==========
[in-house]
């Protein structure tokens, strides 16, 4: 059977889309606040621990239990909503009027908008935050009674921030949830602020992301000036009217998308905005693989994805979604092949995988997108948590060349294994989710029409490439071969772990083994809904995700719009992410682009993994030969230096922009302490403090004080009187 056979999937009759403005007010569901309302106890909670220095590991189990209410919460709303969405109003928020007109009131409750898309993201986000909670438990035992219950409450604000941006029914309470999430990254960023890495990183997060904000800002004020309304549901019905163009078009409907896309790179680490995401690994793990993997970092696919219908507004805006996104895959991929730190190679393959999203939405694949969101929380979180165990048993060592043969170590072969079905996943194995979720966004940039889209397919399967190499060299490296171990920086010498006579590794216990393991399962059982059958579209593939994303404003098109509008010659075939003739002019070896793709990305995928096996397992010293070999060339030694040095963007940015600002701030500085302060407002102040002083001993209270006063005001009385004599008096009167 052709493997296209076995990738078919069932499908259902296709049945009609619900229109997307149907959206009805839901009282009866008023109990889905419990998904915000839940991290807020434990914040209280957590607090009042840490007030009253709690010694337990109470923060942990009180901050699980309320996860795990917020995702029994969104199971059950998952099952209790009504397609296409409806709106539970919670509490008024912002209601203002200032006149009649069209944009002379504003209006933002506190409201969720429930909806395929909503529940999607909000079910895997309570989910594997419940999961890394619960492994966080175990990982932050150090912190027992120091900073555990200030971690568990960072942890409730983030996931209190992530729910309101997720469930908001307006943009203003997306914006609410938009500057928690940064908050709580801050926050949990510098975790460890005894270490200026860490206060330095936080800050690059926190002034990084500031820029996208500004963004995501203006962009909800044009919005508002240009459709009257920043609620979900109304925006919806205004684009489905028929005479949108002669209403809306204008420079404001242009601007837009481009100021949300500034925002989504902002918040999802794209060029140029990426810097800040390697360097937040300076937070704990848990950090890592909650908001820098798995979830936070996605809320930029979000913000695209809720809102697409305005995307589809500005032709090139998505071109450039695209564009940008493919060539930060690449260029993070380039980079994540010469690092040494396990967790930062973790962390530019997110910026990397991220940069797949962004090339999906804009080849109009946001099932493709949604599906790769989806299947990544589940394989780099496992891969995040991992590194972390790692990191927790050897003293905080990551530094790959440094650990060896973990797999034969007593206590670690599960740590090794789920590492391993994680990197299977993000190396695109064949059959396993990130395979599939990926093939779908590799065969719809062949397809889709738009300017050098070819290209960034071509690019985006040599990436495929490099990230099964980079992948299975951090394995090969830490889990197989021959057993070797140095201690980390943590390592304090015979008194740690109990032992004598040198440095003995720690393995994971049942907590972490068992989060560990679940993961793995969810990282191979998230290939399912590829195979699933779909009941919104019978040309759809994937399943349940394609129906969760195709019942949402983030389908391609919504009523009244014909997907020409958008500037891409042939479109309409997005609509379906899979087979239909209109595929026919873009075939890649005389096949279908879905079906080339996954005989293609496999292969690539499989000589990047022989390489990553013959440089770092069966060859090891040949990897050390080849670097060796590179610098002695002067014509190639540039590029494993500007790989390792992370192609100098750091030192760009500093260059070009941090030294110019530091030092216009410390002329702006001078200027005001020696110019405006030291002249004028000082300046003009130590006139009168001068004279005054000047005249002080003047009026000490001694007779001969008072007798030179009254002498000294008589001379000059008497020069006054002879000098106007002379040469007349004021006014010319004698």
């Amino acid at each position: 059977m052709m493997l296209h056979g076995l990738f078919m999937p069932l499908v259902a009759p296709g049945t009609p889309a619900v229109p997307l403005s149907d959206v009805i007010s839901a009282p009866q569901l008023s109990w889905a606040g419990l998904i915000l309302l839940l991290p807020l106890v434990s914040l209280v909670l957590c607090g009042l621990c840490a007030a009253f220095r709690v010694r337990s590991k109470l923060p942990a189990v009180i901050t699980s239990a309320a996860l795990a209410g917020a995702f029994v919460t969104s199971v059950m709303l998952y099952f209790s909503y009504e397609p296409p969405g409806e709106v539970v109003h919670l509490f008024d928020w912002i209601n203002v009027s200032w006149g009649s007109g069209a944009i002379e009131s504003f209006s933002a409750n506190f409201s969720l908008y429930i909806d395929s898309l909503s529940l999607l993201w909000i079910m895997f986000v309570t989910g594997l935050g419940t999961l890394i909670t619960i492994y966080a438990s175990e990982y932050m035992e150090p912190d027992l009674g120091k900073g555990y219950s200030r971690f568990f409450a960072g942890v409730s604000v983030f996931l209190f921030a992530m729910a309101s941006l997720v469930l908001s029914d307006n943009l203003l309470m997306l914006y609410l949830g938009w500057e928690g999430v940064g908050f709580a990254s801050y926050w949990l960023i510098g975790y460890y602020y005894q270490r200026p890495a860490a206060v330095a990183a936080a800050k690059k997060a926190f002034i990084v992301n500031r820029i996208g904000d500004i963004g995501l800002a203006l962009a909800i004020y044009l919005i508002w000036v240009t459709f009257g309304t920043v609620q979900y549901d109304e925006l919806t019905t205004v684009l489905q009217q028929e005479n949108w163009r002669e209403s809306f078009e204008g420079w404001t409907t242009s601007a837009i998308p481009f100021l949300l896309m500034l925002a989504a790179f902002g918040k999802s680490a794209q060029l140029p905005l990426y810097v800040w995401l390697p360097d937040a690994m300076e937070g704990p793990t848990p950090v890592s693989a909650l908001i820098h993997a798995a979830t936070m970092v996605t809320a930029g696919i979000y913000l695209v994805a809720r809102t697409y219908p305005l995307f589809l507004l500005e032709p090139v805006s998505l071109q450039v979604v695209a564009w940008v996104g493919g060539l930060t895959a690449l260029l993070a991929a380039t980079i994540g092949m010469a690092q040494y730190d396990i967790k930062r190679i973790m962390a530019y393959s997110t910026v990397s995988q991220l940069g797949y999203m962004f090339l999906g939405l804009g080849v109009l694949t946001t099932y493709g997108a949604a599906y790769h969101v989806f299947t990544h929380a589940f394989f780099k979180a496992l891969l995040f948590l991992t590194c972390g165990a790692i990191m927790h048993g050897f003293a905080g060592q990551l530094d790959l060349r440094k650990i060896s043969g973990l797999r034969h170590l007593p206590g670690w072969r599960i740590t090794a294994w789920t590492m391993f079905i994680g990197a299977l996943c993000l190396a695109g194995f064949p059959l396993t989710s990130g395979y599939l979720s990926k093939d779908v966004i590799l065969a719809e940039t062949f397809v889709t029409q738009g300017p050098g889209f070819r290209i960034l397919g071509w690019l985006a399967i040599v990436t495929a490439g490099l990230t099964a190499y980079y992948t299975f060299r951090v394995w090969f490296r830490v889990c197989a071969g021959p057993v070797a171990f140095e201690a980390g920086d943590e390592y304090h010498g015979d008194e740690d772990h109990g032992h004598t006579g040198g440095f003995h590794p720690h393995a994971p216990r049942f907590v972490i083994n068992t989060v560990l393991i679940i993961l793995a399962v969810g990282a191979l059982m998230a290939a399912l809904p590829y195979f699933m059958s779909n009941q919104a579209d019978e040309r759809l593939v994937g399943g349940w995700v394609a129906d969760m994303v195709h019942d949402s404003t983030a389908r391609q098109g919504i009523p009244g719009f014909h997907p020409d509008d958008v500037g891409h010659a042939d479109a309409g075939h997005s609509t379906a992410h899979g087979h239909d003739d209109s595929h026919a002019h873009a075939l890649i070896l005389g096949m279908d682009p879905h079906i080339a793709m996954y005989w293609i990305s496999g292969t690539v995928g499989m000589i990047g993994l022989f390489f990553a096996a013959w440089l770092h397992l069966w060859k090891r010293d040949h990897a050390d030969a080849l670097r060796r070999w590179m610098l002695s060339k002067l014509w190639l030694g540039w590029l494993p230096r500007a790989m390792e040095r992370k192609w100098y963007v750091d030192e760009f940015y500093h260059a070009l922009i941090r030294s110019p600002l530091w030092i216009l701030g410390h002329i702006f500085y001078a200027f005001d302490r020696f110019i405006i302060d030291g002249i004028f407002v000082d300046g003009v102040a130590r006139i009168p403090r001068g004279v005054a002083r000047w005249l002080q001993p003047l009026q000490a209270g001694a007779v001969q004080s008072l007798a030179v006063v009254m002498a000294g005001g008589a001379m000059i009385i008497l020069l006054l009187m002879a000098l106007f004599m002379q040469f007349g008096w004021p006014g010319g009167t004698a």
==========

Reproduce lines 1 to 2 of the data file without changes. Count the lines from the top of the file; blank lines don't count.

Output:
[in-house]
């Protein structure tokens, strides 16, 4: 059977889309606040621990239990909503009027908008935050009674921030949830602020992301000036009217998308905005693989994805979604092949995988997108948590060349294994989710029409490439071969772990083994809904995700719009992410682009993994030969230096922009302490403090004080009187 056979999937009759403005007010569901309302106890909670220095590991189990209410919460709303969405109003928020007109009131409750898309993201986000909670438990035992219950409450604000941006029914309470999430990254960023890495990183997060904000800002004020309304549901019905163009078009409907896309790179680490995401690994793990993997970092696919219908507004805006996104895959991929730190190679393959999203939405694949969101929380979180165990048993060592043969170590072969079905996943194995979720966004940039889209397919399967190499060299490296171990920086010498006579590794216990393991399962059982059958579209593939994303404003098109509008010659075939003739002019070896793709990305995928096996397992010293070999060339030694040095963007940015600002701030500085302060407002102040002083001993209270006063005001009385004599008096009167 052709493997296209076995990738078919069932499908259902296709049945009609619900229109997307149907959206009805839901009282009866008023109990889905419990998904915000839940991290807020434990914040209280957590607090009042840490007030009253709690010694337990109470923060942990009180901050699980309320996860795990917020995702029994969104199971059950998952099952209790009504397609296409409806709106539970919670509490008024912002209601203002200032006149009649069209944009002379504003209006933002506190409201969720429930909806395929909503529940999607909000079910895997309570989910594997419940999961890394619960492994966080175990990982932050150090912190027992120091900073555990200030971690568990960072942890409730983030996931209190992530729910309101997720469930908001307006943009203003997306914006609410938009500057928690940064908050709580801050926050949990510098975790460890005894270490200026860490206060330095936080800050690059926190002034990084500031820029996208500004963004995501203006962009909800044009919005508002240009459709009257920043609620979900109304925006919806205004684009489905028929005479949108002669209403809306204008420079404001242009601007837009481009100021949300500034925002989504902002918040999802794209060029140029990426810097800040390697360097937040300076937070704990848990950090890592909650908001820098798995979830936070996605809320930029979000913000695209809720809102697409305005995307589809500005032709090139998505071109450039695209564009940008493919060539930060690449260029993070380039980079994540010469690092040494396990967790930062973790962390530019997110910026990397991220940069797949962004090339999906804009080849109009946001099932493709949604599906790769989806299947990544589940394989780099496992891969995040991992590194972390790692990191927790050897003293905080990551530094790959440094650990060896973990797999034969007593206590670690599960740590090794789920590492391993994680990197299977993000190396695109064949059959396993990130395979599939990926093939779908590799065969719809062949397809889709738009300017050098070819290209960034071509690019985006040599990436495929490099990230099964980079992948299975951090394995090969830490889990197989021959057993070797140095201690980390943590390592304090015979008194740690109990032992004598040198440095003995720690393995994971049942907590972490068992989060560990679940993961793995969810990282191979998230290939399912590829195979699933779909009941919104019978040309759809994937399943349940394609129906969760195709019942949402983030389908391609919504009523009244014909997907020409958008500037891409042939479109309409997005609509379906899979087979239909209109595929026919873009075939890649005389096949279908879905079906080339996954005989293609496999292969690539499989000589990047022989390489990553013959440089770092069966060859090891040949990897050390080849670097060796590179610098002695002067014509190639540039590029494993500007790989390792992370192609100098750091030192760009500093260059070009941090030294110019530091030092216009410390002329702006001078200027005001020696110019405006030291002249004028000082300046003009130590006139009168001068004279005054000047005249002080003047009026000490001694007779001969008072007798030179009254002498000294008589001379000059008497020069006054002879000098106007002379040469007349004021006014010319004698």